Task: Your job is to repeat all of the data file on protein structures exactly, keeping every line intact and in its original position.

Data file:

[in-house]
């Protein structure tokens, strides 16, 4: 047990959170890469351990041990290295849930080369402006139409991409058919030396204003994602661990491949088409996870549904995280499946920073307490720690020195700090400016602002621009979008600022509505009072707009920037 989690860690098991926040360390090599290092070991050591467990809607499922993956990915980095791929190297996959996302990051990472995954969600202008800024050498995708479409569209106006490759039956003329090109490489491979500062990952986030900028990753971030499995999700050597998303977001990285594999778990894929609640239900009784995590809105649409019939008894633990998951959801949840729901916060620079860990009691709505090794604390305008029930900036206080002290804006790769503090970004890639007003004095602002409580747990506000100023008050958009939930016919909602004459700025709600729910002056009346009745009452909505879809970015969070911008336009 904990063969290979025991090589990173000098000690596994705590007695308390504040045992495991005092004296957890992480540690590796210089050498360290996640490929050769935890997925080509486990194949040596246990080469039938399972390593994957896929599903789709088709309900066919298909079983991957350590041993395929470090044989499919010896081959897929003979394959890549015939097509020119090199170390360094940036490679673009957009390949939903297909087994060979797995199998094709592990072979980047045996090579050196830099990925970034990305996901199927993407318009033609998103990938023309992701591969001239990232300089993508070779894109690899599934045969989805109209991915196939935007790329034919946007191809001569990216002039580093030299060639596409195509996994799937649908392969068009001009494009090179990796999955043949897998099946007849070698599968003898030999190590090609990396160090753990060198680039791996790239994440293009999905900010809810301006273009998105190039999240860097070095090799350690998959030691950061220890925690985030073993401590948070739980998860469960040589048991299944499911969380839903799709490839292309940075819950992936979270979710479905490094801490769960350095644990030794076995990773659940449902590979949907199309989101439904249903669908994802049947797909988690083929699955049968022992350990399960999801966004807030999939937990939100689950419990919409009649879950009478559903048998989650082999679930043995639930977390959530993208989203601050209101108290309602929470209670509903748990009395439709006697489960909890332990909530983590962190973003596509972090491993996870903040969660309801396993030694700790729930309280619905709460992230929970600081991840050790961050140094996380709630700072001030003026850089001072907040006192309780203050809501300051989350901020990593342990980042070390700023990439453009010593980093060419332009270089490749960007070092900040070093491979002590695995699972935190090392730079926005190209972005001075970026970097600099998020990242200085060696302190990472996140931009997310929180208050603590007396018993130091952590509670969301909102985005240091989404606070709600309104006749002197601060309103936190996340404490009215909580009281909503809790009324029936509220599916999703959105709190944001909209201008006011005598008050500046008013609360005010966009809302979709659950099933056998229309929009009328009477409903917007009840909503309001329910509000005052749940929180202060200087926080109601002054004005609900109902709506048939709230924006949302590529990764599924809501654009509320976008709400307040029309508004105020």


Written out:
[in-house]
């Protein structure tokens, strides 16, 4: 047990959170890469351990041990290295849930080369402006139409991409058919030396204003994602661990491949088409996870549904995280499946920073307490720690020195700090400016602002621009979008600022509505009072707009920037 989690860690098991926040360390090599290092070991050591467990809607499922993956990915980095791929190297996959996302990051990472995954969600202008800024050498995708479409569209106006490759039956003329090109490489491979500062990952986030900028990753971030499995999700050597998303977001990285594999778990894929609640239900009784995590809105649409019939008894633990998951959801949840729901916060620079860990009691709505090794604390305008029930900036206080002290804006790769503090970004890639007003004095602002409580747990506000100023008050958009939930016919909602004459700025709600729910002056009346009745009452909505879809970015969070911008336009 904990063969290979025991090589990173000098000690596994705590007695308390504040045992495991005092004296957890992480540690590796210089050498360290996640490929050769935890997925080509486990194949040596246990080469039938399972390593994957896929599903789709088709309900066919298909079983991957350590041993395929470090044989499919010896081959897929003979394959890549015939097509020119090199170390360094940036490679673009957009390949939903297909087994060979797995199998094709592990072979980047045996090579050196830099990925970034990305996901199927993407318009033609998103990938023309992701591969001239990232300089993508070779894109690899599934045969989805109209991915196939935007790329034919946007191809001569990216002039580093030299060639596409195509996994799937649908392969068009001009494009090179990796999955043949897998099946007849070698599968003898030999190590090609990396160090753990060198680039791996790239994440293009999905900010809810301006273009998105190039999240860097070095090799350690998959030691950061220890925690985030073993401590948070739980998860469960040589048991299944499911969380839903799709490839292309940075819950992936979270979710479905490094801490769960350095644990030794076995990773659940449902590979949907199309989101439904249903669908994802049947797909988690083929699955049968022992350990399960999801966004807030999939937990939100689950419990919409009649879950009478559903048998989650082999679930043995639930977390959530993208989203601050209101108290309602929470209670509903748990009395439709006697489960909890332990909530983590962190973003596509972090491993996870903040969660309801396993030694700790729930309280619905709460992230929970600081991840050790961050140094996380709630700072001030003026850089001072907040006192309780203050809501300051989350901020990593342990980042070390700023990439453009010593980093060419332009270089490749960007070092900040070093491979002590695995699972935190090392730079926005190209972005001075970026970097600099998020990242200085060696302190990472996140931009997310929180208050603590007396018993130091952590509670969301909102985005240091989404606070709600309104006749002197601060309103936190996340404490009215909580009281909503809790009324029936509220599916999703959105709190944001909209201008006011005598008050500046008013609360005010966009809302979709659950099933056998229309929009009328009477409903917007009840909503309001329910509000005052749940929180202060200087926080109601002054004005609900109902709506048939709230924006949302590529990764599924809501654009509320976008709400307040029309508004105020």